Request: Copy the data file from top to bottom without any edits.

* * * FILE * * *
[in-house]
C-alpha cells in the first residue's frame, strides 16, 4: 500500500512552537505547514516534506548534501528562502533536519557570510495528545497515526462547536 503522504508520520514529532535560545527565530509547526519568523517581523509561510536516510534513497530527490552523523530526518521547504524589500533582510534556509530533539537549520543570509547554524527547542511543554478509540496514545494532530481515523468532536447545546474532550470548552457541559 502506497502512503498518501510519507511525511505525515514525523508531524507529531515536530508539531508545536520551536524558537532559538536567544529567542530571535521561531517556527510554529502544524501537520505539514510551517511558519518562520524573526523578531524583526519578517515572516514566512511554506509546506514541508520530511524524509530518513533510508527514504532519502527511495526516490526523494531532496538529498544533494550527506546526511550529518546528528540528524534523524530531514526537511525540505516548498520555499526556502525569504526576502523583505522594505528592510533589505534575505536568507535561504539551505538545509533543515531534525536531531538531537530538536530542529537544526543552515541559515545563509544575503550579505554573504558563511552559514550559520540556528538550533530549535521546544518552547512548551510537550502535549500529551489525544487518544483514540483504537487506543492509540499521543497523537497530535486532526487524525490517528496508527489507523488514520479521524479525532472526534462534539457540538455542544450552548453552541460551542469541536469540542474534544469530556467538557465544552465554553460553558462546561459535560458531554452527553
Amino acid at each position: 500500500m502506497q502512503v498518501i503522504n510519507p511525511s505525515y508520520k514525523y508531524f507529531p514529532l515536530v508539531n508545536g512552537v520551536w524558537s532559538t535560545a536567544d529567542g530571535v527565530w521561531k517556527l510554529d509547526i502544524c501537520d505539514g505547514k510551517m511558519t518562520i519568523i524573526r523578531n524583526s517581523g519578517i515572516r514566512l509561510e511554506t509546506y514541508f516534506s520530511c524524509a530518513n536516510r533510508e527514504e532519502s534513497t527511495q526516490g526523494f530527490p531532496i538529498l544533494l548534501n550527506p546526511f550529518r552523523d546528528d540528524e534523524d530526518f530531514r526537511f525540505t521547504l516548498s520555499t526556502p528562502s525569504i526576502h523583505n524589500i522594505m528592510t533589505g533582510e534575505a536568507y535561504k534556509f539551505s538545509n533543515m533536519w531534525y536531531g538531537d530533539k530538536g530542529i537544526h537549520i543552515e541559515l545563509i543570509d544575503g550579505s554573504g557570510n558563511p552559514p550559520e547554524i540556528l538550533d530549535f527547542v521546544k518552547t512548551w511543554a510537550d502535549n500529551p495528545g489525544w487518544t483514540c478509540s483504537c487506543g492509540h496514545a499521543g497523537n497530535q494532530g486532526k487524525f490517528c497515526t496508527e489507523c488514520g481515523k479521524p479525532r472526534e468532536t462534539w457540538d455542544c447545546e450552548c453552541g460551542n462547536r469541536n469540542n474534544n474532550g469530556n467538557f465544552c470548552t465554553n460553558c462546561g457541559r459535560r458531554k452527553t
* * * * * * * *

[in-house]
C-alpha cells in the first residue's frame, strides 16, 4: 500500500512552537505547514516534506548534501528562502533536519557570510495528545497515526462547536 503522504508520520514529532535560545527565530509547526519568523517581523509561510536516510534513497530527490552523523530526518521547504524589500533582510534556509530533539537549520543570509547554524527547542511543554478509540496514545494532530481515523468532536447545546474532550470548552457541559 502506497502512503498518501510519507511525511505525515514525523508531524507529531515536530508539531508545536520551536524558537532559538536567544529567542530571535521561531517556527510554529502544524501537520505539514510551517511558519518562520524573526523578531524583526519578517515572516514566512511554506509546506514541508520530511524524509530518513533510508527514504532519502527511495526516490526523494531532496538529498544533494550527506546526511550529518546528528540528524534523524530531514526537511525540505516548498520555499526556502525569504526576502523583505522594505528592510533589505534575505536568507535561504539551505538545509533543515531534525536531531538531537530538536530542529537544526543552515541559515545563509544575503550579505554573504558563511552559514550559520540556528538550533530549535521546544518552547512548551510537550502535549500529551489525544487518544483514540483504537487506543492509540499521543497523537497530535486532526487524525490517528496508527489507523488514520479521524479525532472526534462534539457540538455542544450552548453552541460551542469541536469540542474534544469530556467538557465544552465554553460553558462546561459535560458531554452527553
Amino acid at each position: 500500500m502506497q502512503v498518501i503522504n510519507p511525511s505525515y508520520k514525523y508531524f507529531p514529532l515536530v508539531n508545536g512552537v520551536w524558537s532559538t535560545a536567544d529567542g530571535v527565530w521561531k517556527l510554529d509547526i502544524c501537520d505539514g505547514k510551517m511558519t518562520i519568523i524573526r523578531n524583526s517581523g519578517i515572516r514566512l509561510e511554506t509546506y514541508f516534506s520530511c524524509a530518513n536516510r533510508e527514504e532519502s534513497t527511495q526516490g526523494f530527490p531532496i538529498l544533494l548534501n550527506p546526511f550529518r552523523d546528528d540528524e534523524d530526518f530531514r526537511f525540505t521547504l516548498s520555499t526556502p528562502s525569504i526576502h523583505n524589500i522594505m528592510t533589505g533582510e534575505a536568507y535561504k534556509f539551505s538545509n533543515m533536519w531534525y536531531g538531537d530533539k530538536g530542529i537544526h537549520i543552515e541559515l545563509i543570509d544575503g550579505s554573504g557570510n558563511p552559514p550559520e547554524i540556528l538550533d530549535f527547542v521546544k518552547t512548551w511543554a510537550d502535549n500529551p495528545g489525544w487518544t483514540c478509540s483504537c487506543g492509540h496514545a499521543g497523537n497530535q494532530g486532526k487524525f490517528c497515526t496508527e489507523c488514520g481515523k479521524p479525532r472526534e468532536t462534539w457540538d455542544c447545546e450552548c453552541g460551542n462547536r469541536n469540542n474534544n474532550g469530556n467538557f465544552c470548552t465554553n460553558c462546561g457541559r459535560r458531554k452527553t